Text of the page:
Ovulation occurs when an egg is released from the ovary. It proceeds down the fallopian tube to the uterus in hopes of being fertilized. Pregnancy results if the egg is successfully fertilized by a sperm and implants in the uterine lining. Fertility is highest at the time of ovulation.
The following image shows the likelihood of intercourse resulting in conception depending upon when it occurs relative to conception. For example, "Day -5" corresponds to five days prior to ovulation. This is loosely derived from actual clinical data sets which test extensively so that ovulation is known precisely. In practice, the likelihood of conception is actually slightly wider by a day or two due to possible uncertainty of the exact date of ovulation. Charting multiple symptoms can help reduce this uncertainty if the symptoms all agree on the same day for ovulation.
Fertility During Ovulation
Fertility peaks at ovulation. Intercourse that coincides with ovulation offers the highest probability of conception. The egg only is only available for fertilization for less than 24-hours, so this peak window of opportunity is relatively small.
Fertility Before Ovulation
Prior to ovulation, the egg is not yet ready for fertilization. Fertility is still high though because sperm can survive for up to 6 days. This is possible because cervical mucus undergoes changes right around ovulation to help encourage sperm survival. Sperm introduced during intercourse three or more days prior to ovulation may still result in conception if they survive long enough.
Increasing estrogen levels are responsible for the changes in female cervical mucus. These changes create a friendly environment for sperm and allow them to survive much longer than otherwise possible. This widens the fertile window and makes it possible for intercourse days prior to ovulation to still result in conception. This is important to consider when trying to achieve or avoid pregnancy.
Cervical mucus is one of the best indicators of approaching fertility. Charting it is particularly valuable for couples trying to conceive. More information about charting cervical mucus can be found here.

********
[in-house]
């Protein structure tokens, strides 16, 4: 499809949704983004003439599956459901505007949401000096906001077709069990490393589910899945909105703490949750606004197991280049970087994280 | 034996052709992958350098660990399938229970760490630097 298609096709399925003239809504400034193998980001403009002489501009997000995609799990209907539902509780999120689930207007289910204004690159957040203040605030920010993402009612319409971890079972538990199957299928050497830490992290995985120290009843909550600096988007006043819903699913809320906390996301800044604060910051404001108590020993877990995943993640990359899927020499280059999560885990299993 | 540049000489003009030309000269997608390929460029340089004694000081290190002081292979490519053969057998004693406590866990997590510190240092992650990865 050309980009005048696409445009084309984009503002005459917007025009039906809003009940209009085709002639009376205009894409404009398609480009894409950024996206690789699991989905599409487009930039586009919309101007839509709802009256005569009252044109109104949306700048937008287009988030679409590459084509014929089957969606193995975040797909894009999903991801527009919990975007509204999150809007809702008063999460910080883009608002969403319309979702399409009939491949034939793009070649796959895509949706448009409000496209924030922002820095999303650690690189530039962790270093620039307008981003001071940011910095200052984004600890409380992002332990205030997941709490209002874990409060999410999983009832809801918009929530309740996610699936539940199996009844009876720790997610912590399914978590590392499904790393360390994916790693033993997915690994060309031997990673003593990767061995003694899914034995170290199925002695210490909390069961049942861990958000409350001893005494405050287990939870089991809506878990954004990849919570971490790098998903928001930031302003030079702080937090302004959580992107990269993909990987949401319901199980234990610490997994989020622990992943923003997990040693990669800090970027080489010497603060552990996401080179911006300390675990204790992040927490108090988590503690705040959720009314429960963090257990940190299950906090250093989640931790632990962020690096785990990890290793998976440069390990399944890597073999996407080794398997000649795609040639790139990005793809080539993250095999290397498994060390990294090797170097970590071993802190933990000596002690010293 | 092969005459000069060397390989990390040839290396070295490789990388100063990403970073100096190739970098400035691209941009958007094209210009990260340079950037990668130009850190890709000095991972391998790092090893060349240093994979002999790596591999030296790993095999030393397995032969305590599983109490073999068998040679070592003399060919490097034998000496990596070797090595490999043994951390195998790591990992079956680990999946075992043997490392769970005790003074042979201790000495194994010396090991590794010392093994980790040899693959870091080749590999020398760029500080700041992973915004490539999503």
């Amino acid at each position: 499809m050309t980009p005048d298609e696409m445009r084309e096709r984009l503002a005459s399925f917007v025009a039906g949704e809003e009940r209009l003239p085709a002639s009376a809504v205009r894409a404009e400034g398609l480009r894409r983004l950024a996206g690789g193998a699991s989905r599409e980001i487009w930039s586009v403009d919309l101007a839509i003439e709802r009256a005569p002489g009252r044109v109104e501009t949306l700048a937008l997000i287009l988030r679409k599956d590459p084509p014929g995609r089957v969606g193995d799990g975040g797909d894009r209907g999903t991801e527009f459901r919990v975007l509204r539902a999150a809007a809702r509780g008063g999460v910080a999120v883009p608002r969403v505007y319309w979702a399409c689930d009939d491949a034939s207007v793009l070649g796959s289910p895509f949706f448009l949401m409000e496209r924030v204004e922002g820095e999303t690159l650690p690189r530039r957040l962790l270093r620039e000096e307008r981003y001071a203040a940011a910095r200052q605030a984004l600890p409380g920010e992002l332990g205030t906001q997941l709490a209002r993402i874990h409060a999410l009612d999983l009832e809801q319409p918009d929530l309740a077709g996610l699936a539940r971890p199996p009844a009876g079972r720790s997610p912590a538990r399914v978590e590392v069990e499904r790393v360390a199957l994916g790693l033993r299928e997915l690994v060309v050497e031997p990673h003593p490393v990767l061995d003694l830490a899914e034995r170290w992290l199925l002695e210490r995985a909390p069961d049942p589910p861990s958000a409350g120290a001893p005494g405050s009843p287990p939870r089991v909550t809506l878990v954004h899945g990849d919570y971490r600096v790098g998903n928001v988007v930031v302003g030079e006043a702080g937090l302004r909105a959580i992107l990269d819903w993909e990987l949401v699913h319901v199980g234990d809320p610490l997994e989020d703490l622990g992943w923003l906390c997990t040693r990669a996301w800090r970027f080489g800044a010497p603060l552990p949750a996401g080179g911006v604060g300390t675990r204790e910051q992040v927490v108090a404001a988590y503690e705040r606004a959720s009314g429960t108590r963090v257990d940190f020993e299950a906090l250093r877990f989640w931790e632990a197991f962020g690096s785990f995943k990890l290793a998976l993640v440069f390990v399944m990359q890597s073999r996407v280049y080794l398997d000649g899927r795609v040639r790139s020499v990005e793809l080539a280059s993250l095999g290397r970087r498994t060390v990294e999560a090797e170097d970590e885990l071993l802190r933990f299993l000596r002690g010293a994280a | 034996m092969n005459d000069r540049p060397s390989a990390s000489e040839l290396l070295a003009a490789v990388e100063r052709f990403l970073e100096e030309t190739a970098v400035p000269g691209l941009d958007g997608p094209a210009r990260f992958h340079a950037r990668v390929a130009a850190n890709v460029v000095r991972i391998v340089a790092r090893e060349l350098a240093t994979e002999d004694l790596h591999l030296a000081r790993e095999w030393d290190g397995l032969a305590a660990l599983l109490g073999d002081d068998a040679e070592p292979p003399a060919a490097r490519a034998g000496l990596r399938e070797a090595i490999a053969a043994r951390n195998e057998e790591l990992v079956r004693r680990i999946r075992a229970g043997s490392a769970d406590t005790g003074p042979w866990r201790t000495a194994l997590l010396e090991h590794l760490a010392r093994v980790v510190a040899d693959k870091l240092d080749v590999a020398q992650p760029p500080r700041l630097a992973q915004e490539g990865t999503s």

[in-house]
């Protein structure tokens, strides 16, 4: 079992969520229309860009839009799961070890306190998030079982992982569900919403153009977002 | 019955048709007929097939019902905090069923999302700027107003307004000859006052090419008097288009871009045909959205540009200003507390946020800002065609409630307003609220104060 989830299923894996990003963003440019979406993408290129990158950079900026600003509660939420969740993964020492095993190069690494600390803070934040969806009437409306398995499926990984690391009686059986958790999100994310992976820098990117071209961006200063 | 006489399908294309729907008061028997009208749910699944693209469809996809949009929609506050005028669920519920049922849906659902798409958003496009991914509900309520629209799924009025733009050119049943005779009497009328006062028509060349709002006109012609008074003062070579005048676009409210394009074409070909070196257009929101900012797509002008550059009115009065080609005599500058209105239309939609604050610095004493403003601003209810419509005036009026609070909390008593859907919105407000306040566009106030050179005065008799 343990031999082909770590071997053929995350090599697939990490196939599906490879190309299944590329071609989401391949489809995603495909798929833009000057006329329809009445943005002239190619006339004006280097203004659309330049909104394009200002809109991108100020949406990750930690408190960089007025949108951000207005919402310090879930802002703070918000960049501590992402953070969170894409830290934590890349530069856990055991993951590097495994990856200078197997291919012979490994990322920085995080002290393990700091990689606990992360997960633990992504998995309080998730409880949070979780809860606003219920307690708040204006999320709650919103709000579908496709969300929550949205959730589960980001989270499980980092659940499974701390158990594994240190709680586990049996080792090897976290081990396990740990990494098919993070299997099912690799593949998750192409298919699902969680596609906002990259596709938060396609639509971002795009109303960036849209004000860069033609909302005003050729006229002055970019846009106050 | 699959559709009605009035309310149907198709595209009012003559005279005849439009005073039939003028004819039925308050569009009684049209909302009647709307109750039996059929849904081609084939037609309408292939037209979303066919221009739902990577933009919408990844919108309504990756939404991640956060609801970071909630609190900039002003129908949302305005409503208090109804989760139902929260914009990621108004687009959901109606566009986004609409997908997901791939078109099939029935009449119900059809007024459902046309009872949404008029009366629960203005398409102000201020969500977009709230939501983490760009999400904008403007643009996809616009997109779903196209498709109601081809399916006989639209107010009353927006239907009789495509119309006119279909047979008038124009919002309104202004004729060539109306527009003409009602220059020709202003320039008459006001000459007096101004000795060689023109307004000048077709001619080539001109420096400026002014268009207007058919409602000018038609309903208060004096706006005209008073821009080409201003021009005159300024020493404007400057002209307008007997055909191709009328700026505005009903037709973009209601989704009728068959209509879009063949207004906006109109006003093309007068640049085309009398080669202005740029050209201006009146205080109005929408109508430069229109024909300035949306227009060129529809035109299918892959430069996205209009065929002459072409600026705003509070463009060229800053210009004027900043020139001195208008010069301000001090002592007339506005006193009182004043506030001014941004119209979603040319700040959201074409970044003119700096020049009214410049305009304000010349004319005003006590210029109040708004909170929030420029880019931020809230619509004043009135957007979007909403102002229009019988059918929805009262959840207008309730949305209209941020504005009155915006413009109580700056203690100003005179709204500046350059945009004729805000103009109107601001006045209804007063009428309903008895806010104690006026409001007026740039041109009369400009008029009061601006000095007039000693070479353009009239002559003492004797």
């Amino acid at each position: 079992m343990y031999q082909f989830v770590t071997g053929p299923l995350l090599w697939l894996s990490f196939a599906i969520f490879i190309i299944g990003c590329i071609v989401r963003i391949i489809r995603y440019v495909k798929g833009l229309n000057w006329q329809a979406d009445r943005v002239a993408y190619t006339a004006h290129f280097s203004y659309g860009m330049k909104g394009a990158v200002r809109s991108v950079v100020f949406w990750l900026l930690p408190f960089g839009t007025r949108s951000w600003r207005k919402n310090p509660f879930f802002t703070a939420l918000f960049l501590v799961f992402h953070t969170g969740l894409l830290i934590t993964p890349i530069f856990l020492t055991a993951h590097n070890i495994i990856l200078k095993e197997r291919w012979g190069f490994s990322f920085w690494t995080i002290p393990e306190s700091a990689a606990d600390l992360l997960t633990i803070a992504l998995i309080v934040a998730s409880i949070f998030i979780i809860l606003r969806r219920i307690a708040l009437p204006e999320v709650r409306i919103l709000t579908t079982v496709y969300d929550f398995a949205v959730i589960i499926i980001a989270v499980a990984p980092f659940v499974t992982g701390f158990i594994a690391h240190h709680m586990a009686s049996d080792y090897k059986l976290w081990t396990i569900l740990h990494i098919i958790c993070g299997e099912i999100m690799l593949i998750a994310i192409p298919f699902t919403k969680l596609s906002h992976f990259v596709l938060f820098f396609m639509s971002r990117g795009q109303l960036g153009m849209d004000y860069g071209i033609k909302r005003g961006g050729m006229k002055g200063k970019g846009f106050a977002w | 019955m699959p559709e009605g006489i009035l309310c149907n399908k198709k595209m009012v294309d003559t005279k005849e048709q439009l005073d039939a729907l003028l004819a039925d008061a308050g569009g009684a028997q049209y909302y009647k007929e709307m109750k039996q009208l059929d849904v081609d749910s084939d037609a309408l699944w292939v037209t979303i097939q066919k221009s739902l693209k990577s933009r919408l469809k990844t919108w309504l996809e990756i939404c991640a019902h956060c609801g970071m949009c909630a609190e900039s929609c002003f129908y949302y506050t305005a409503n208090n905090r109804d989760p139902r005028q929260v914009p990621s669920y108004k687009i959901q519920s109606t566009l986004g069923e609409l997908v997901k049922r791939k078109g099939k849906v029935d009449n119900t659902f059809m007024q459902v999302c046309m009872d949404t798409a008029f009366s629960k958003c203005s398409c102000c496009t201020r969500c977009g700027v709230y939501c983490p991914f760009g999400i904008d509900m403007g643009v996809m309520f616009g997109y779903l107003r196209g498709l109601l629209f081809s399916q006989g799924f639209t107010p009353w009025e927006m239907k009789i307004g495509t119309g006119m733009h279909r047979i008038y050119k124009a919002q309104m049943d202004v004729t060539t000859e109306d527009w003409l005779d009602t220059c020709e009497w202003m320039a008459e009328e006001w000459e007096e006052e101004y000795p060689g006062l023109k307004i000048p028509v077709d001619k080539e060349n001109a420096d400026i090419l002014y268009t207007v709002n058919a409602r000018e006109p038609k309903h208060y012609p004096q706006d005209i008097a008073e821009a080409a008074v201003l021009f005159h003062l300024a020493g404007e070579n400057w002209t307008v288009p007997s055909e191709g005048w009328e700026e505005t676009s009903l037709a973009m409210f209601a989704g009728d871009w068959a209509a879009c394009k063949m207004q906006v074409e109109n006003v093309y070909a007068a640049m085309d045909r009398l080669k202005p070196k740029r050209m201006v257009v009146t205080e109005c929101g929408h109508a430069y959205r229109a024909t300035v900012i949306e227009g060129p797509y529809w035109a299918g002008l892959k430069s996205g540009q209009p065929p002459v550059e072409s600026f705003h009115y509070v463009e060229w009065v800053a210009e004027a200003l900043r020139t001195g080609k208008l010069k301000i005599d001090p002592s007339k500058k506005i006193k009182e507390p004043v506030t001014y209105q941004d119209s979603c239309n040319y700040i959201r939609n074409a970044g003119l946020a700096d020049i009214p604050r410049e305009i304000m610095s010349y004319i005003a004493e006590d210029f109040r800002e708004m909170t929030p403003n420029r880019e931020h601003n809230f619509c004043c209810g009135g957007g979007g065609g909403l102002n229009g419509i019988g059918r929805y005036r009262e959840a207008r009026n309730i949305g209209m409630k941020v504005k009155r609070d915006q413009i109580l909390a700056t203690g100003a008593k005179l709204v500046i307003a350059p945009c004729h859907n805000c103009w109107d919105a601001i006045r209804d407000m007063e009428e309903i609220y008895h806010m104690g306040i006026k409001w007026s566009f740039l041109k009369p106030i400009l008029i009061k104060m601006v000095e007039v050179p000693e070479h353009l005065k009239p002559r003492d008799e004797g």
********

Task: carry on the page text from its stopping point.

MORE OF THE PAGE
Fertility After Ovulation
After ovulation, fertility drops quickly. Once the egg is no longer available for fertilization, the opportunity for conception passes. Couples trying to avoid pregnancy can use this fact to resume unprotected intercourse with minimal risk of pregnancy.
Guidance for Considering Ovulation Uncertainty
Fertility charting using fertility awareness techniques makes it possible to detect ovulation. Women can record symptoms and chart them to determine a likely ovulation date. In practice this date may differ from the actual day of ovulation by a day or so. When charting multiple symptoms, it is not unusual for individual symptoms to suggest different ovulation dates. These dates are usually very closely spaced though (often within a day of each other). Sometimes they will even independently suggest the same day of ovulation. This raises the confidence in the chosen ovulation date.
This variability in detecting ovulation slightly widens the fertile window. This helps compensate for possible variations in the actual ovulation date. This should be kept in mind when considering pregnancy odds. The figure above does not consider this, although fertility charting software often will.
This uncertainty can be caused by variability in recorded symptoms among other factors. The idea that ovulation occurs on a specific date also fails to take into consideration the time of ovulation. The less than 24-hour window where the egg can be fertilized may not necessarily correspond to exactly one day. It could span part of one day and into the next. This collectively explains the need for additional variation beyond the more ideal assessment of fertility depicted above.
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